7 Useful Tactics For Capturing Better Snowscapes

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Believe it or not, aside from the below freezing temperatures, winter is one of the most beautiful seasons of the year and one that can help a photographer make stunning snowscapes. 

Snow is beautiful and it can transform any landscape into a magical wonderland and if you are out when the snow is falling or on fresh snow, it can make for some spectacular images.

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Photographing in the snow is very challenging, but if you are willing to take the effort to push yourself to get out from the warmth of your home, then you are sure to get some amazing snowscapes.

Make sure that you dress appropriately to keep warm in layers, gloves and snow boots and have all the essentials to protect yourself and the gear from the wet and cold weather outside.

Here are 7 useful tactics for capturing better snowscapes

1. Composition:

When composing snowscapes, all white can make the image look dull and boring, and sometimes there is nothing wrong with that.

However, in order to create compelling and engaging images, make use of other elements in the scene like trees, barns, cabins, fences, or even animals to add meaning, contrast and story to the image. Look for bright or contrasty colours like, red, blue, etc. that stand out well in the snow.





As much as possible, avoid footprints in the snow to get a neat image, unless you are looking to include the footprints for the story in the image or as a leading line, etc.

Also, just like you would do with a landscape image, add interesting foreground in your snowscape to make it powerful.

Shooting snowscapes when the sun is low in the sky can lead to some dramatic images by accentuating the textures and providing depth to your snowscapes.

Tip: If snow is falling and you wish to eliminate those streaks in your image, try long exposure at a wider aperture maybe with the help of an ND filter if the scene is too bright. This helps when there is mild snowfall.

If you want to include snow in the image, try faster shutter speed to freeze action.

2. Make Use Of Exposure Compensation:

Snow is white and snowscapes can be very bright with all of the light being reflected off the snow on the ground and trees around. Because of this, the inbuilt light meter in the camera will take into account all of the bright light around and show a reading to compensate for all this light. This may result in darker images in general.

It is best to make a test shot or two in these situations and use exposure compensation maybe +1/3 or +2/3 in manual mode and make adjustments to exposure from there.

In this way, using exposure compensation you can slightly overexpose the image and make changes to exposure later as necessary while post-processing.

3. Get Help From Your Histogram:

When photographing in the snow, if you have the option to have your histogram on, it is best to keep a check on it to make sure you are not blowing up the highlights. Snowscape images may look dull or overexposed when you preview them on your camera, so make sure not to discard them in the field before you preview them on a bigger screen at home.

4. White Balance Adjustments:

Oftentimes, the snow can have a blue or grey tint to it when photographed which can be rectified by using custom white balance. But, if you are finding it difficult to fiddle around with white balance in the snow, then try auto white balance and correct it while post-processing if necessary.  Make sure that you shoot RAW to get these adjustments done easily in post.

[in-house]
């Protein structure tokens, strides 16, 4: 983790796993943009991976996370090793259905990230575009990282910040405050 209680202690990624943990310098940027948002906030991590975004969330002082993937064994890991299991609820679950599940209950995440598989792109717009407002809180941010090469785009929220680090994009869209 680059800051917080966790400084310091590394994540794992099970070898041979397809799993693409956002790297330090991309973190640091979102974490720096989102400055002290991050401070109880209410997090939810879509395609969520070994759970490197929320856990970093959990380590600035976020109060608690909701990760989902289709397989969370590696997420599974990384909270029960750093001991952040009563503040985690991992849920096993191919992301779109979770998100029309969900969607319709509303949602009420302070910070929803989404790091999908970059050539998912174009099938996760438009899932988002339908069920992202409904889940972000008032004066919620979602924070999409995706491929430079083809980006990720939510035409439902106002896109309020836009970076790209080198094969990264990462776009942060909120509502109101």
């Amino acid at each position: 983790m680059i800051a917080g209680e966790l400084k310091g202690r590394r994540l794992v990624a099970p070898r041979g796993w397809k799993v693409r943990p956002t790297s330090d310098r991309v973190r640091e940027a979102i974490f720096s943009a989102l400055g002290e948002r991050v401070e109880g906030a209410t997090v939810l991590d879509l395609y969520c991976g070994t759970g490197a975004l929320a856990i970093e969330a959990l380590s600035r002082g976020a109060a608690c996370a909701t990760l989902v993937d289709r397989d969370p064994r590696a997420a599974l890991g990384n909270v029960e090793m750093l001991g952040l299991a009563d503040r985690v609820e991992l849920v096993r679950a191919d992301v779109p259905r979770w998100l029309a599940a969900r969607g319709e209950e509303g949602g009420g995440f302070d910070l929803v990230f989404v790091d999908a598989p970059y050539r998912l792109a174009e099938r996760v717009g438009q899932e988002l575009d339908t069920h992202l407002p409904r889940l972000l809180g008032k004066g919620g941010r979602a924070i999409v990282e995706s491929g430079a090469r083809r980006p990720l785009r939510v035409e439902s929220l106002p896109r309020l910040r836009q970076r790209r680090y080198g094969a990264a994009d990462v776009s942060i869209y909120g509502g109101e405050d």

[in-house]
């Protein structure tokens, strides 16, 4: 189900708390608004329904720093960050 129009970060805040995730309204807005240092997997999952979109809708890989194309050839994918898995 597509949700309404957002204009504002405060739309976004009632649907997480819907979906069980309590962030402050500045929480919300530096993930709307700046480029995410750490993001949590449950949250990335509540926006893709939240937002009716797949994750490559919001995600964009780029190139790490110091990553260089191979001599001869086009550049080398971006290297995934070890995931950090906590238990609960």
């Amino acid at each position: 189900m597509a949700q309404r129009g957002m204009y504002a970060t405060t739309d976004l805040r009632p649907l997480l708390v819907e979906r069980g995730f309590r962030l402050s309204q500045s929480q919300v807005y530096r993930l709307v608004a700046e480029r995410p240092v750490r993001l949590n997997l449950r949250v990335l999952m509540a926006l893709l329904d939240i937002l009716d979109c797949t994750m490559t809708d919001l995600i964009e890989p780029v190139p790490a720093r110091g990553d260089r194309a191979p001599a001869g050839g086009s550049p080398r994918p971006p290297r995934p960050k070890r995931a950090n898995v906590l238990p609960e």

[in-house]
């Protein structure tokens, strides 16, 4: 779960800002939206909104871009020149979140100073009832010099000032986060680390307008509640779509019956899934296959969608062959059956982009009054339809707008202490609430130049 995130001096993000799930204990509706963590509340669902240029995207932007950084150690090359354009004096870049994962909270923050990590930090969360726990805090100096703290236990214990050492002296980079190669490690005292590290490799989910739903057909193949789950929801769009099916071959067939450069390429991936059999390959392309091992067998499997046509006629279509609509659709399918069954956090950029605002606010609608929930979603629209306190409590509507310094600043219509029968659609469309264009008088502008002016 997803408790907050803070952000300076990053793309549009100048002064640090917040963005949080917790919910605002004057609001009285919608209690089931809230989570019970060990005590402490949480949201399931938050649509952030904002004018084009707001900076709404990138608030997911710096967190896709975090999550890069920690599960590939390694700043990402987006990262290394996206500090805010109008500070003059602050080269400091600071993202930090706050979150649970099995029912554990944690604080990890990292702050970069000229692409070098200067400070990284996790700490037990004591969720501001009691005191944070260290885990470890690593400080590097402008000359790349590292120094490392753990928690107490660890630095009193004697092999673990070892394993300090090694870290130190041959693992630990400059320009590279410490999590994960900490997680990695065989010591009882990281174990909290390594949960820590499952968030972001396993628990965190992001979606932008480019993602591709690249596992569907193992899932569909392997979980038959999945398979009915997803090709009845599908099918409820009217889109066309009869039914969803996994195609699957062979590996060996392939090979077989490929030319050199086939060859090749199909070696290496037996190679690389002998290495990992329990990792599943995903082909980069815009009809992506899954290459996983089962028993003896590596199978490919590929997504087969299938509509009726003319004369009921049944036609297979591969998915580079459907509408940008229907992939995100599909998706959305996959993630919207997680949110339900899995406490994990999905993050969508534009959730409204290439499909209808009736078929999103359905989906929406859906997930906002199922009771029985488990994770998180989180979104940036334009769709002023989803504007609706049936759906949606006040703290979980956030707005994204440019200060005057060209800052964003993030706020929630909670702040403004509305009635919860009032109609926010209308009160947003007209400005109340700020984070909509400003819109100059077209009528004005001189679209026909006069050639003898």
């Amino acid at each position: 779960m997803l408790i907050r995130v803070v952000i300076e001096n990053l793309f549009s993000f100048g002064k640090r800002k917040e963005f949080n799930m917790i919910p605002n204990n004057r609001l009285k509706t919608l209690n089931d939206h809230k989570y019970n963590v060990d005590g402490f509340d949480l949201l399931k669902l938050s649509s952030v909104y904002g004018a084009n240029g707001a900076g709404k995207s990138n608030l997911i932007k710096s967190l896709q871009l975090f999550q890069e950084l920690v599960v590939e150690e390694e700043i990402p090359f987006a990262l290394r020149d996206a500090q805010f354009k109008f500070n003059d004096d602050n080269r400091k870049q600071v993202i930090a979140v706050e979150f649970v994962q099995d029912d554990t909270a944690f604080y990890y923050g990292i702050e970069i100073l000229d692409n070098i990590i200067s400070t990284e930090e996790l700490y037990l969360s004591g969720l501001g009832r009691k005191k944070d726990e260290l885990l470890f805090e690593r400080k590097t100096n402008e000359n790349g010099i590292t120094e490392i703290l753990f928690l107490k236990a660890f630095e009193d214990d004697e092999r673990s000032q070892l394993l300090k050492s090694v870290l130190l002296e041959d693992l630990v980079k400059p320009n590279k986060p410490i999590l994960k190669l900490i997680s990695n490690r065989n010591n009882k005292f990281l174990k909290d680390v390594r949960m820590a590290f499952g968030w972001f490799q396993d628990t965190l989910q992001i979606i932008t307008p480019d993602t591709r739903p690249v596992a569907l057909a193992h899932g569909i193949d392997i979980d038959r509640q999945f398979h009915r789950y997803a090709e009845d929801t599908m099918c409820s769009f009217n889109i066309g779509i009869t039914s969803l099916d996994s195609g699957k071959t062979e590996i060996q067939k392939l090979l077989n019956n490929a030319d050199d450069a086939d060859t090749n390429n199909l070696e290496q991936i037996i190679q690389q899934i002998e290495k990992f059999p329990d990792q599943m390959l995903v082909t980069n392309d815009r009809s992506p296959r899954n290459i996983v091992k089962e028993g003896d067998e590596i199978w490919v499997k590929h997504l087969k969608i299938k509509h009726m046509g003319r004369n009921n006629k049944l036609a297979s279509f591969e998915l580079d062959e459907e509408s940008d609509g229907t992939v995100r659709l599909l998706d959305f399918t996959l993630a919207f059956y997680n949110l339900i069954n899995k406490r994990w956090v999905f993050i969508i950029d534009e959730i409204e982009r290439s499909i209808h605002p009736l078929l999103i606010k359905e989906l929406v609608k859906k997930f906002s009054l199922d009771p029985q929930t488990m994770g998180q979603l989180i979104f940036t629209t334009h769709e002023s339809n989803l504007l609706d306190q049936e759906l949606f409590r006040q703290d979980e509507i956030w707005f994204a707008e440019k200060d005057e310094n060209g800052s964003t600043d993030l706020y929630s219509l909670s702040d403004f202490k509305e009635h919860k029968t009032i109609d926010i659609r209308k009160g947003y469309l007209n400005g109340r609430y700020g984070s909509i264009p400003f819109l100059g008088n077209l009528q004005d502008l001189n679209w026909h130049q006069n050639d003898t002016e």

5. Use a Lens Hood and Circular Polarising Filter:

Since the light is too bright when photographing snowscapes, in order to avoid any stray flares, it is best to use a lens hood. This also helps prevent snow from falling on to the front element of the lens and melting.

Also, there may be intense light reflecting off the surface of snow or ice covered surfaces and this can be eliminated or minimised with the help of a circular polarising filter. The filter also helps with protecting the front element of the lens from the falling snow.

Make sure when using a polarising filter, you have the sun at 90 degrees to the direction you are shooting, for better results.

6. Look After Your Gear:

Have the lens cap on when not photographing. Do not blow warm air on to the lens if it looks fogged up because it can only make the condition worse – use a microfibre lens cloth to wipe.

Try to maintain the camera at or near the outside temperature to prevent condensation on lenses and other parts of the camera. Also, hold your breath when taking photos to avoid the viewfinder and LCD screen getting fogged up.

Keep the battery and spare batteries warm to prevent them from discharging easily. This can be done by keeping them close to your body in the inner pockets of your coat and taking them out only when you need to use.

Once you are done with the shoot, put your camera and gear into a waterproof dry bag or plastic bags so that condensation is limited or eliminated when you enter the house to a warmer temperature.

Keeping silica gel packets in the bag is also advised as it helps absorb moisture.

7. Post Processing:

As with all images, your snowscapes also require some post-processing to add life and contrast to them. Snowscape photographs may look hazy and hence you may need to increase the contrast, blacks and the dehaze tool to add punch to the flat images. Besides these, adjust white balance, exposure and any colour corrections if necessary.

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About the author

Dahlia Ambrose

Dahlia is a stock photographer and full time educator at Light Stalking. You can find her on Gurushots and see some of her more popular articles at The American Society of Media Photographers. Get to know her better here.

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